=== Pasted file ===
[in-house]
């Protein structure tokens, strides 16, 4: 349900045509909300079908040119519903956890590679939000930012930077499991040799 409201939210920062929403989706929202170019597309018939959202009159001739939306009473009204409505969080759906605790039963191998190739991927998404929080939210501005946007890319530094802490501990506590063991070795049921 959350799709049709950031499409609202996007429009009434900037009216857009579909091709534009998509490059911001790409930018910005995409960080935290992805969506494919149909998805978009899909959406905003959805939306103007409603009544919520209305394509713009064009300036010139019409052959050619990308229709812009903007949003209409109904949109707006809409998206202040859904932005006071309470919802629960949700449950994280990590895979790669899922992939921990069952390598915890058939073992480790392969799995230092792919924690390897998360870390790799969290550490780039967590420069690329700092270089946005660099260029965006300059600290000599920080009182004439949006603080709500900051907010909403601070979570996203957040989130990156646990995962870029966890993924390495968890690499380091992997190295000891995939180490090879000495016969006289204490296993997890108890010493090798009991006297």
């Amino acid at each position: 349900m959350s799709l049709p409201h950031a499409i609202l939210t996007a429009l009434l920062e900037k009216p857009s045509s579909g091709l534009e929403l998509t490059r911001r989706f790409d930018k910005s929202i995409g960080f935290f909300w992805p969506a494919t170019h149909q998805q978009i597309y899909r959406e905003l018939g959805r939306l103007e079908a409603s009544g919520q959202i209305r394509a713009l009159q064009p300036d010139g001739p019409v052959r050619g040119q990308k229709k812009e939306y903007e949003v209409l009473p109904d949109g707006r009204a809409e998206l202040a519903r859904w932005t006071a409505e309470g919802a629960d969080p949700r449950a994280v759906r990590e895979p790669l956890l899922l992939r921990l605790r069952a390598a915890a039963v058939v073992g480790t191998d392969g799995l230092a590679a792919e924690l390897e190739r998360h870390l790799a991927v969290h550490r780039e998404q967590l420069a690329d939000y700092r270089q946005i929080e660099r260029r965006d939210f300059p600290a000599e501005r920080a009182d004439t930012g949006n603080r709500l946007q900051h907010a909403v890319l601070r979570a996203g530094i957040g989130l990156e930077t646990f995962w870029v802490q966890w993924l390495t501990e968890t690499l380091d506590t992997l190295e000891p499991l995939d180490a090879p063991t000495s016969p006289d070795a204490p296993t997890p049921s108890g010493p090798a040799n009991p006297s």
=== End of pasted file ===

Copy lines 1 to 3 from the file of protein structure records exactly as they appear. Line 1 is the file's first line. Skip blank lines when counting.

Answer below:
[in-house]
């Protein structure tokens, strides 16, 4: 349900045509909300079908040119519903956890590679939000930012930077499991040799 409201939210920062929403989706929202170019597309018939959202009159001739939306009473009204409505969080759906605790039963191998190739991927998404929080939210501005946007890319530094802490501990506590063991070795049921 959350799709049709950031499409609202996007429009009434900037009216857009579909091709534009998509490059911001790409930018910005995409960080935290992805969506494919149909998805978009899909959406905003959805939306103007409603009544919520209305394509713009064009300036010139019409052959050619990308229709812009903007949003209409109904949109707006809409998206202040859904932005006071309470919802629960949700449950994280990590895979790669899922992939921990069952390598915890058939073992480790392969799995230092792919924690390897998360870390790799969290550490780039967590420069690329700092270089946005660099260029965006300059600290000599920080009182004439949006603080709500900051907010909403601070979570996203957040989130990156646990995962870029966890993924390495968890690499380091992997190295000891995939180490090879000495016969006289204490296993997890108890010493090798009991006297």
């Amino acid at each position: 349900m959350s799709l049709p409201h950031a499409i609202l939210t996007a429009l009434l920062e900037k009216p857009s045509s579909g091709l534009e929403l998509t490059r911001r989706f790409d930018k910005s929202i995409g960080f935290f909300w992805p969506a494919t170019h149909q998805q978009i597309y899909r959406e905003l018939g959805r939306l103007e079908a409603s009544g919520q959202i209305r394509a713009l009159q064009p300036d010139g001739p019409v052959r050619g040119q990308k229709k812009e939306y903007e949003v209409l009473p109904d949109g707006r009204a809409e998206l202040a519903r859904w932005t006071a409505e309470g919802a629960d969080p949700r449950a994280v759906r990590e895979p790669l956890l899922l992939r921990l605790r069952a390598a915890a039963v058939v073992g480790t191998d392969g799995l230092a590679a792919e924690l390897e190739r998360h870390l790799a991927v969290h550490r780039e998404q967590l420069a690329d939000y700092r270089q946005i929080e660099r260029r965006d939210f300059p600290a000599e501005r920080a009182d004439t930012g949006n603080r709500l946007q900051h907010a909403v890319l601070r979570a996203g530094i957040g989130l990156e930077t646990f995962w870029v802490q966890w993924l390495t501990e968890t690499l380091d506590t992997l190295e000891p499991l995939d180490a090879p063991t000495s016969p006289d070795a204490p296993t997890p049921s108890g010493p090798a040799n009991p006297s």